Macy – Macy is the type of character you want to pull out of the book and wrap your arms around. She is quiet, kind, and never speaks her mind. She is painstakingly shy, even afraid to show anger toward her mother. I routed for her from the beginning.

Minor characters – I liked the minor characters more in this book than any other novel I’ve read.

Delia – Delia is my favorite minor character. She owns the catering business. An old soul with a good grasp on life, Delia lacks the organizing skills of a normal business owner. Still, somehow, things always work out for Delia in the end. She is positivity, kindness, and chaos wrapped in one. If her charm doesn’t make you love her, her pregnancy will. She’s the perfect minor character who jumps in, flaws and all, with a perfect splash.

Caroline – Macy’s sister flits in and out. Macy mentions her “sneaking out” as a teenager so the reader gets the impression, she is a bit wild. For me, I wasn’t sure about her at first, but when she reappeared later in the book, I loved her. You see Caroline from Macy’s perspective only, which is how it should be. However pulling this off is sometimes hard for an author. Not Dessen. Caroline is one character (as is the mother) whom I learned to love over time.

Monica – This is the sister of my favorite character, Kristy. So how could Dessen make her stand out when Kristy has such a magnanimous personality? Dessen made her painfully laid back—the total opposite of Kristy. People could barely get more than an uh-huh or umm from her. It worked. I loved Monaco, too. When she finally spoke, I felt like applauding.

Bert – Brother of Wes is a nerd. He has a silly little game that he plays with his older brother, is forever awkward, and is enamored by some Sci-fi group waiting for the world to end. He adds flavor to the story. You’ll be saying, “oh boy, here he comes.”  AND. He makes you like his big brother, Wes, even more for putting up with and loving him.

The mother – You see Macy’s Mom through Macy’s eyes. She, too, evolves throughout the book, adding an unusual, almost silent, side-story to the coming-of-age plot. The woman has lost her husband and Macy doesn’t quite understand her. The mother doesn’t understand herself. She progresses in the background until she finds her own truth.

Storyline:            There are no slow parts. This story flows, page after page, flawlessly. Even the middle, which I usually struggle with, kept my attention. This is an old story dressed up by unique minor characters. Not my usual genre, but I loved.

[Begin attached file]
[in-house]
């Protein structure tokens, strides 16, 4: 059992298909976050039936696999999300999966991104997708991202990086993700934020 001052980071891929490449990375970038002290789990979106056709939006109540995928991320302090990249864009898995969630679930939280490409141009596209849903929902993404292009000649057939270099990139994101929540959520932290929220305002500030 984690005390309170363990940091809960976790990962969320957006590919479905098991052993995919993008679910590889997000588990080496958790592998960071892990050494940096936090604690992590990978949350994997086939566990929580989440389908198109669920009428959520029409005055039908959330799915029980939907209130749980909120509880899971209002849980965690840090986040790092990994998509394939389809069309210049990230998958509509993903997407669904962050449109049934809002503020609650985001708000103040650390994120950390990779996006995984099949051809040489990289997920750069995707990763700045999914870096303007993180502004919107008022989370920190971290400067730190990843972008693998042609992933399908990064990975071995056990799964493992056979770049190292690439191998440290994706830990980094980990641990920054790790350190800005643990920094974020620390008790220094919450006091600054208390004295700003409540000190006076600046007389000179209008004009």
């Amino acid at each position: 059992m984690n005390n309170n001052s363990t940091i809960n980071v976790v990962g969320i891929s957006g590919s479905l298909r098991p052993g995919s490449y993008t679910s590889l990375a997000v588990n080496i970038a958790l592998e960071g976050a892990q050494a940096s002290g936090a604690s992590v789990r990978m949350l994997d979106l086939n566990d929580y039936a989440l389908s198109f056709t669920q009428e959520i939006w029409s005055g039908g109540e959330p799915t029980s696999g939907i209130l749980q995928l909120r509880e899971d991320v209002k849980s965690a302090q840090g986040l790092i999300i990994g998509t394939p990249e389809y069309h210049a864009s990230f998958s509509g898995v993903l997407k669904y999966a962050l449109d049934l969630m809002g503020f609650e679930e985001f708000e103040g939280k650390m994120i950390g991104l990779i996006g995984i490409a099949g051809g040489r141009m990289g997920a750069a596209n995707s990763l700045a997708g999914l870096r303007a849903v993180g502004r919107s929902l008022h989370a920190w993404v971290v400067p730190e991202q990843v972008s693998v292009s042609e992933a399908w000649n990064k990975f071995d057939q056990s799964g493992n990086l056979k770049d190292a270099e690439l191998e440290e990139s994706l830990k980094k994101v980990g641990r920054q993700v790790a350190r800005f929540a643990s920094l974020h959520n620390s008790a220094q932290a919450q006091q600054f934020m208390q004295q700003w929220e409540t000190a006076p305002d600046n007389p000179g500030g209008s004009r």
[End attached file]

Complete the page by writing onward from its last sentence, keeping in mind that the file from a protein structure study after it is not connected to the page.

Writing:              Dessen’s writing is superb. Not much else to say. Her plot and characters keep your attention. This is the first novel I’ve read by this author and honestly, I googled her to find out where she went to school. How she learned to write so well.

Read this author again? Yes. Three-fourths of the way through this book, I realized I would be done soon, panicked, and took out another Dessen book from my library online. I can’t afford to buy them all!

Read on!

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CJ Zahner is the author of The Suicide Gene, a psychological thriller, Dream Wide Awake and Project Dream, two thrillers that carry a sixth-sense paranormal element, and Friends Who Move Couches, women’s fiction. These last two novels were inspired by Zahner’s own experiences. See the video of her own paranormal experience, a premonition of 9/11 here. Download her Beyond Reality Radio podcast here. Follow her on InstagramTwitterFacebookGoodreadsBookBub, or LinkedIn. Purchase her books on Amazon.

The Silent Patient

Name:                               The Silent Patient

Author:                              Alex Michaelides

Rating:                              8

General Rating:      This is totally my type of book, what I call an in-your-head novel. I dislike books with long, drawn-out descriptions. This story is to the point. Has much dialogue. And is an easy read while hiding a complicated plot.

Skip factor:     0% This is one of those few books where I did not skip a word.

Who should read:         People who do not like descriptions of settings, people’s looks, or places. This is an in-the-head book. The plot consumes you.

Summary:          No spoilers. This is the story of a psychotherapist who believes his wife is cheating on him. He begins a new job and immediately throws himself into helping a single client whose case he is familiar with. So not to spoil it, I’ll say there is a murder and throughout the entire book, you will ask yourself who really killed the person? Is it this character? Or this one? Who’s crazy?

Characters:        Despite the depth Michaelides creates for each character, you do not have to go back and reread sections to clarify traits. This varies from most thrillers I’ve read where I am saying What? And then thumbing back through pages or zipping through screen after screen to find what I am remembering that has confused me. I’m not sure how the author did this, but I always felt the next clue would be in a future chapter, never in a past one.

Having said that, this is another book where I did not feel connected to any character. Another novel where I was concentrating so greatly on the plot, the character’s personalities were clues only. I never asked myself if I liked any of them until I had nearly finished the novel. The way this author writes is that good.

Here are the characters I remember:

Alicia – If I came close to liking a character, it was Alicia, the accused murderess. I rode the roller coaster of she-did-it-she-didn’t up and down and throughout. The element of surprise from this, the silent patient, character intrigued me. She kept me guessing.